OnePlus launched the OnePlus 5T in November, just a few months after the OnePlus 5. While the price was slightly higher, the 5T added a few notable features like an 18:9 display and rear-facing fingerprint reader. Since then, OnePlus has dropped the limited edition Star Wars 5T in India, and now a similar device is coming to the rest of us. The new Sandstone White OnePlus 5T doesn't have Star Wars branding, but it seems otherwise identical right down to the bright red alert slider. Read More
I look at my phone. It vibrates. It asks for my password.
This is the single most annoying experience I have on a regular basis with the iPhone X. Face ID is at once pretty good and absolutely infuriating. The iPhone X is, as a result, the most frustrating smartphone I have used in recent memory. The iPhone X is also pretty great, but when it rubs me the wrong way, it really rubs me the wrong way.
Switching to the iPhone hasn't been without annoyances and sacrifices. In fact, it's come with quite a few, if I'm going to be honest with you about it. Read More
Honor is back here at the end of 2017 with another budget phone that, for all intents and purposes, is a better bang for your buck than its predecessor, the 6X. The specs have seen a slight boost, but the biggest change is the addition of Huawei's FullView display. Yes, that's right: a budget phone with an 18:9 screen, something thus far uncommon. Read More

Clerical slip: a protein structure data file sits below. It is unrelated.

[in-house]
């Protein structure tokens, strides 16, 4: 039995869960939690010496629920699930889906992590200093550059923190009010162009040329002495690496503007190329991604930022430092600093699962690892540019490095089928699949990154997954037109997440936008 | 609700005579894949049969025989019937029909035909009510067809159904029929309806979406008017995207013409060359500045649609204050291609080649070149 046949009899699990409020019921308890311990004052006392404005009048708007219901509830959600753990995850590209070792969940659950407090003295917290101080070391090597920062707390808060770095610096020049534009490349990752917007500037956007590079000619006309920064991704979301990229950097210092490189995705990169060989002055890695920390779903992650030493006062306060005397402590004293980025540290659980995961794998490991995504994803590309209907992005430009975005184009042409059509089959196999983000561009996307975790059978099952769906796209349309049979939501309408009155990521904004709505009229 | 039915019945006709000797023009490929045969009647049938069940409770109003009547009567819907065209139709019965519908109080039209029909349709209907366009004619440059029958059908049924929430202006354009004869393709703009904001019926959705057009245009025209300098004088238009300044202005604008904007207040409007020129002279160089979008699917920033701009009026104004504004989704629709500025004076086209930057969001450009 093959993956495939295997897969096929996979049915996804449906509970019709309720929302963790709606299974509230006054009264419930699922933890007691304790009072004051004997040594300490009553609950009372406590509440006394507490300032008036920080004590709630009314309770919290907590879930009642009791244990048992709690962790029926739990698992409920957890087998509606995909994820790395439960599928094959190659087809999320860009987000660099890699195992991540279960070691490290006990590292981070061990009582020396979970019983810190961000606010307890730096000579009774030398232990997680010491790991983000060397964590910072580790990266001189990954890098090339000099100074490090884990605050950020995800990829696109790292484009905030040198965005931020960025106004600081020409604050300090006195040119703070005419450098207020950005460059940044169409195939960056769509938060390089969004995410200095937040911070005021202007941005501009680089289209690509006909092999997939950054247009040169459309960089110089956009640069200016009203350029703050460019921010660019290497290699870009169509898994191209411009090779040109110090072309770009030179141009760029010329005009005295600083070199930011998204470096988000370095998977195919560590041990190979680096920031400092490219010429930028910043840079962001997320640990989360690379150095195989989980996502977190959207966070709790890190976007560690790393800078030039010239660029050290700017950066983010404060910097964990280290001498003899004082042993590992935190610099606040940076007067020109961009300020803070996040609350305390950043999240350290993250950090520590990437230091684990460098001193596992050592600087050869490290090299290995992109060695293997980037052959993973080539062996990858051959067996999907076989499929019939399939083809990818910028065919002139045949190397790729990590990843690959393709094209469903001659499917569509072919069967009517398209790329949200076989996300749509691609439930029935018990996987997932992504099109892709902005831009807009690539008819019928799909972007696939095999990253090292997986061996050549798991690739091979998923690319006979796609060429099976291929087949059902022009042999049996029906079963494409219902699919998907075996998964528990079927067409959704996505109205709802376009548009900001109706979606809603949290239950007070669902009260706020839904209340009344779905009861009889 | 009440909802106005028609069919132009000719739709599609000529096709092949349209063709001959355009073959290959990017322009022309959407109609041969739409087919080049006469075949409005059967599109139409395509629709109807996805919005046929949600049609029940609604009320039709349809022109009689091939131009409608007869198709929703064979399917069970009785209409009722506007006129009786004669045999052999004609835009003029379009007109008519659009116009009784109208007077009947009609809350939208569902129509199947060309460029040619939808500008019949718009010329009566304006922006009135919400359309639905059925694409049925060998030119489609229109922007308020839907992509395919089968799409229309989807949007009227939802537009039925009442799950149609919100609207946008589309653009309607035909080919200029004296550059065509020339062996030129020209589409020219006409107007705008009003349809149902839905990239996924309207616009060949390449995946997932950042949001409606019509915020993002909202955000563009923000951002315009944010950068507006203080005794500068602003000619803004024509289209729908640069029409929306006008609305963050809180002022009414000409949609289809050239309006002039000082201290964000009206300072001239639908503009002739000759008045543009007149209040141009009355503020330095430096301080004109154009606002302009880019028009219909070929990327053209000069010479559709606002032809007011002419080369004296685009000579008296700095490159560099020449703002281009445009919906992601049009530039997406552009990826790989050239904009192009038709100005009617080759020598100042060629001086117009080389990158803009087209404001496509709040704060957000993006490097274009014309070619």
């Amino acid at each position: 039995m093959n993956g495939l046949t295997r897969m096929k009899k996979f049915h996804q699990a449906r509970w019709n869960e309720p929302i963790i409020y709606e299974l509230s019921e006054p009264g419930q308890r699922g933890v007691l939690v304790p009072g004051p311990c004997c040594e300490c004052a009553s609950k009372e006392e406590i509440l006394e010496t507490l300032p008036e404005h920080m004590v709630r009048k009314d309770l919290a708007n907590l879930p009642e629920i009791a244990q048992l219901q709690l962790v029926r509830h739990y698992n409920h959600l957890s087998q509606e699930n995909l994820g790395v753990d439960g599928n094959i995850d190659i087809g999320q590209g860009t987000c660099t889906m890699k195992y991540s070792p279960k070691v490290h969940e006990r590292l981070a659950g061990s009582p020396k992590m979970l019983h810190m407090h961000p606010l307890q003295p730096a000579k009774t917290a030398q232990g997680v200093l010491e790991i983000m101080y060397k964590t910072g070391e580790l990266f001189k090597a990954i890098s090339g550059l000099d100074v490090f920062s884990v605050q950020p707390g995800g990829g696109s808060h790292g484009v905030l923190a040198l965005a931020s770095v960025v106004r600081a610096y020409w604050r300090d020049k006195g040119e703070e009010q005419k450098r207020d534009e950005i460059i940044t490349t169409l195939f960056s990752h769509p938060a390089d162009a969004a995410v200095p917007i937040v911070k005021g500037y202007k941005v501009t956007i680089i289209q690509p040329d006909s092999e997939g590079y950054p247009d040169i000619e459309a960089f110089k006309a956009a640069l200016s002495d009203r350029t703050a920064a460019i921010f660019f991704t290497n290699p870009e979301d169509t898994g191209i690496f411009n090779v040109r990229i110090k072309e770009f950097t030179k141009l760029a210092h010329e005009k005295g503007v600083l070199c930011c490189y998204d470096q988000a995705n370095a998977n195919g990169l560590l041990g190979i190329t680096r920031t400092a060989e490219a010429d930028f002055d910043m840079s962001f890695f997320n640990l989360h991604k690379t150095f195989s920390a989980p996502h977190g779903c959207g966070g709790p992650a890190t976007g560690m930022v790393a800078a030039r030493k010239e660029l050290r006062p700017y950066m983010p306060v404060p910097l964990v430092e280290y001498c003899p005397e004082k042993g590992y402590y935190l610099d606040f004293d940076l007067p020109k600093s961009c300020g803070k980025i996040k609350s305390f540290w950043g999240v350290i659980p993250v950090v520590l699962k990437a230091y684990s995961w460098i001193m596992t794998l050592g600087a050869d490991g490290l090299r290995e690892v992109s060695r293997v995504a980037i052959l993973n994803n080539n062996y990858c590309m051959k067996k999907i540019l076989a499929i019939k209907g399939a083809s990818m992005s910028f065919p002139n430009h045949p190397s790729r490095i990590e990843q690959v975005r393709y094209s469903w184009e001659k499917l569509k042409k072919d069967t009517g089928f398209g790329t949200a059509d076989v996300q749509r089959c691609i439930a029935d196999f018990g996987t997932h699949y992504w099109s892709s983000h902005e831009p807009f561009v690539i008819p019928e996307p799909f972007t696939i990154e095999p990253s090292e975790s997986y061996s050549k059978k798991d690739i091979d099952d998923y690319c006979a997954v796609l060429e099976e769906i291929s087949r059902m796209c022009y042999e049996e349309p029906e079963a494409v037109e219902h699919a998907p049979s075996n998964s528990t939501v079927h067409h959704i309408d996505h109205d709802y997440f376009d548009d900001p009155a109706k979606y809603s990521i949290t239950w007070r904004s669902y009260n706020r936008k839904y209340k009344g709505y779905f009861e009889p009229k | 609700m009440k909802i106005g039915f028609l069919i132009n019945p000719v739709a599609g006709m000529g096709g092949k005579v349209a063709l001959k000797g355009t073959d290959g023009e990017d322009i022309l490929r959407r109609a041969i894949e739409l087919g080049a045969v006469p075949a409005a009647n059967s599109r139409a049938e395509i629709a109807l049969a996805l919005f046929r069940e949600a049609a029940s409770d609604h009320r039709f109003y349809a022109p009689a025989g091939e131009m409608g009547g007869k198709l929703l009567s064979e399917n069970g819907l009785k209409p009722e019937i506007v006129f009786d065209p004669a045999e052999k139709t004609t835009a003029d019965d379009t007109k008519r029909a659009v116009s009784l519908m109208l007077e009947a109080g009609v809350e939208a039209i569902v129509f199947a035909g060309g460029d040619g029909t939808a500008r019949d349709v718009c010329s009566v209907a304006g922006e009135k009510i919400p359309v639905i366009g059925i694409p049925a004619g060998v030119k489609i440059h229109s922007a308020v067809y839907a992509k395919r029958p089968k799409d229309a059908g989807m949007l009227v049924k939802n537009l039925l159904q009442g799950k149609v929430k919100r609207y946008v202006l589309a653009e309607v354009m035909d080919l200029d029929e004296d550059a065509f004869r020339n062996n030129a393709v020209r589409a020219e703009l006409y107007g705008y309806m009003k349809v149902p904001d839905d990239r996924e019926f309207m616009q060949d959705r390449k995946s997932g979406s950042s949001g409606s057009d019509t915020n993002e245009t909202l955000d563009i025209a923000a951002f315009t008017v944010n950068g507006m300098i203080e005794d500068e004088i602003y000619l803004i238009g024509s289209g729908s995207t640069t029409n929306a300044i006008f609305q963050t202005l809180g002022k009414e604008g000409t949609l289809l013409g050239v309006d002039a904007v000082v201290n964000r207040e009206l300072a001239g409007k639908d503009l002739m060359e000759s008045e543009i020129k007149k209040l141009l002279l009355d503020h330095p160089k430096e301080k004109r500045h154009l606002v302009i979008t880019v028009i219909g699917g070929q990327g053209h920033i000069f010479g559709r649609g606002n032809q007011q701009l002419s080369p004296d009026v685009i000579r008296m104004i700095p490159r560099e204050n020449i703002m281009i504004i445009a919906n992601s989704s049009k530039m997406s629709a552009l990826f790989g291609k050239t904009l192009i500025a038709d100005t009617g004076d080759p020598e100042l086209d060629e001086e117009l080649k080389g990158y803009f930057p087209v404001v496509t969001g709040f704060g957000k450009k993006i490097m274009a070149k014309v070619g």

I can already tell I’ll have a hard time going back to Android’s software navigation keys.
One of the most pleasantly surprising features of the iPhone X - and something that’s going to read like it’s straight out of Phil Schiller’s marketing playbook - comes in the form of what Apple removed from the phone: the home button. By forcing the issue of gesture navigation instead of going half-in with soft keys, Apple’s made a convert of me. I like gesture nav.
It’s also kind of broken. There’s no universal gesture to go back (some apps let you swipe from the left - sometimes), and the quick switcher button at the top left of the phone requires some serious thumb acrobatics to reach. Read More
Asus has been busy in 2017, but amongst the madness that is the Zenfone 4 family, the company took some time to partner with Verizon to launch another device exclusive to Big Red. This is the Zenfone V, a phone that bears some resemblance to one of Samsung's older phones, but it packs 2016 flagship specs into a small, manageable frame all for just $240 ($10/month). Read More
On a fall day over eight years ago, I walked into an AT&T store in Davis, my college town, to see the iPhone 3GS. I held it, stared at it, looked at the price card, then back at the phone, and then down at the price card again. Reality began to set in.
I was locked into a contract with my Sony-Ericsson feature phone for another six months. I asked about early upgrade pricing - $200 on top of the $199 AT&T already charged for the phone - but I was a student, and my meager checking account balance could barely withstand the regular on-contract price and accompanying increase in the monthly service fee. Read More